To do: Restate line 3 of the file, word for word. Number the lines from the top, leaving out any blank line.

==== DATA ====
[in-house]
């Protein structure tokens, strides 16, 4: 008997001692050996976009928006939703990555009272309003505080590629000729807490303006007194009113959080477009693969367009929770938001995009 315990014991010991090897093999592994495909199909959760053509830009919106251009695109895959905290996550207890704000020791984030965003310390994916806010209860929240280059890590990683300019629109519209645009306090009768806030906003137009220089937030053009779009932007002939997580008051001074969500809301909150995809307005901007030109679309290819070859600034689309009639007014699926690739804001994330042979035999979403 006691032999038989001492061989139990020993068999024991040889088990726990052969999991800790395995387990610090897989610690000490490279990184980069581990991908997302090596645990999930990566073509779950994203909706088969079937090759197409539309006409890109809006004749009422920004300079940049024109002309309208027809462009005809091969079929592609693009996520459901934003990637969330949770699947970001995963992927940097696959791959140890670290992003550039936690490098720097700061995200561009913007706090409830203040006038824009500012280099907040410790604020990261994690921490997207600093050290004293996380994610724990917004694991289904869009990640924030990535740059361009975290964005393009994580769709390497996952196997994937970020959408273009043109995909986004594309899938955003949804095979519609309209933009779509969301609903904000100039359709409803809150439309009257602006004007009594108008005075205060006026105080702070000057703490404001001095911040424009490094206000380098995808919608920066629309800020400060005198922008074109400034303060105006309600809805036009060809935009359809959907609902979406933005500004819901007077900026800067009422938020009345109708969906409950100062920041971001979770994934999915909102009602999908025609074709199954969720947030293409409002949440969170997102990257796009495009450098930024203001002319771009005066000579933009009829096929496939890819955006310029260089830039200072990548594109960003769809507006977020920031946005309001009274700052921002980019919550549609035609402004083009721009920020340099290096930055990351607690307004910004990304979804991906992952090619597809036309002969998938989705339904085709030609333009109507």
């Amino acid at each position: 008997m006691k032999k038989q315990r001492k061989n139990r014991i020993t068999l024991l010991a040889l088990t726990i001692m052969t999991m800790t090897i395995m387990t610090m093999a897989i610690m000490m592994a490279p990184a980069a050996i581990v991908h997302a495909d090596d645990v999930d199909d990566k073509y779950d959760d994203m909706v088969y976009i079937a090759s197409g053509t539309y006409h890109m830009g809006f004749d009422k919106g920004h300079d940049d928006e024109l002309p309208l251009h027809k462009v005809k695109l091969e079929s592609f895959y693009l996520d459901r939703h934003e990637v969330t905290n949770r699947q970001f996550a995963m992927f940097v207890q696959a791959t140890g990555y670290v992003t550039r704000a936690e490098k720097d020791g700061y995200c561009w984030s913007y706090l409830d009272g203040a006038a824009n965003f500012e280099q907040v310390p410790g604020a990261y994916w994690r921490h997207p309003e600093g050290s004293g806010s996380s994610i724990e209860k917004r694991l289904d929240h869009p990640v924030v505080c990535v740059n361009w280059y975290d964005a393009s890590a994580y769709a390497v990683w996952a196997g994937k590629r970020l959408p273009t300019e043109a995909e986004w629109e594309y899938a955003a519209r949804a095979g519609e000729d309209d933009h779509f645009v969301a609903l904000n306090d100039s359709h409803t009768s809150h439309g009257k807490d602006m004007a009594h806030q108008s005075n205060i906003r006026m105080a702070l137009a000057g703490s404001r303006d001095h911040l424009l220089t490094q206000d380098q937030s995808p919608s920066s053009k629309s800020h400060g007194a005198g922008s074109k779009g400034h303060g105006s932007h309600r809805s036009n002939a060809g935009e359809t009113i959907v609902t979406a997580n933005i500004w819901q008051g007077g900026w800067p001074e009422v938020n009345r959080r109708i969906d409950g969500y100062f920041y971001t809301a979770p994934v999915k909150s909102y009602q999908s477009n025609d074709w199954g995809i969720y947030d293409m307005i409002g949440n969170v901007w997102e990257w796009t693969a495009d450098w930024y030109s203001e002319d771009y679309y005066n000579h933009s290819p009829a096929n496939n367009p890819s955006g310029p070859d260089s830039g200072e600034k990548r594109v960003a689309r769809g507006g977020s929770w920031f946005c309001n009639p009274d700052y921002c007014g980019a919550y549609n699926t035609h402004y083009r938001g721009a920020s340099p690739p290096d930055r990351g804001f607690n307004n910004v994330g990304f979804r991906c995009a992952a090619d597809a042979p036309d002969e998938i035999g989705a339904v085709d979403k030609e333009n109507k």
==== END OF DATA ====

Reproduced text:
């Amino acid at each position: 008997m006691k032999k038989q315990r001492k061989n139990r014991i020993t068999l024991l010991a040889l088990t726990i001692m052969t999991m800790t090897i395995m387990t610090m093999a897989i610690m000490m592994a490279p990184a980069a050996i581990v991908h997302a495909d090596d645990v999930d199909d990566k073509y779950d959760d994203m909706v088969y976009i079937a090759s197409g053509t539309y006409h890109m830009g809006f004749d009422k919106g920004h300079d940049d928006e024109l002309p309208l251009h027809k462009v005809k695109l091969e079929s592609f895959y693009l996520d459901r939703h934003e990637v969330t905290n949770r699947q970001f996550a995963m992927f940097v207890q696959a791959t140890g990555y670290v992003t550039r704000a936690e490098k720097d020791g700061y995200c561009w984030s913007y706090l409830d009272g203040a006038a824009n965003f500012e280099q907040v310390p410790g604020a990261y994916w994690r921490h997207p309003e600093g050290s004293g806010s996380s994610i724990e209860k917004r694991l289904d929240h869009p990640v924030v505080c990535v740059n361009w280059y975290d964005a393009s890590a994580y769709a390497v990683w996952a196997g994937k590629r970020l959408p273009t300019e043109a995909e986004w629109e594309y899938a955003a519209r949804a095979g519609e000729d309209d933009h779509f645009v969301a609903l904000n306090d100039s359709h409803t009768s809150h439309g009257k807490d602006m004007a009594h806030q108008s005075n205060i906003r006026m105080a702070l137009a000057g703490s404001r303006d001095h911040l424009l220089t490094q206000d380098q937030s995808p919608s920066s053009k629309s800020h400060g007194a005198g922008s074109k779009g400034h303060g105006s932007h309600r809805s036009n002939a060809g935009e359809t009113i959907v609902t979406a997580n933005i500004w819901q008051g007077g900026w800067p001074e009422v938020n009345r959080r109708i969906d409950g969500y100062f920041y971001t809301a979770p994934v999915k909150s909102y009602q999908s477009n025609d074709w199954g995809i969720y947030d293409m307005i409002g949440n969170v901007w997102e990257w796009t693969a495009d450098w930024y030109s203001e002319d771009y679309y005066n000579h933009s290819p009829a096929n496939n367009p890819s955006g310029p070859d260089s830039g200072e600034k990548r594109v960003a689309r769809g507006g977020s929770w920031f946005c309001n009639p009274d700052y921002c007014g980019a919550y549609n699926t035609h402004y083009r938001g721009a920020s340099p690739p290096d930055r990351g804001f607690n307004n910004v994330g990304f979804r991906c995009a992952a090619d597809a042979p036309d002969e998938i035999g989705a339904v085709d979403k030609e333009n109507k």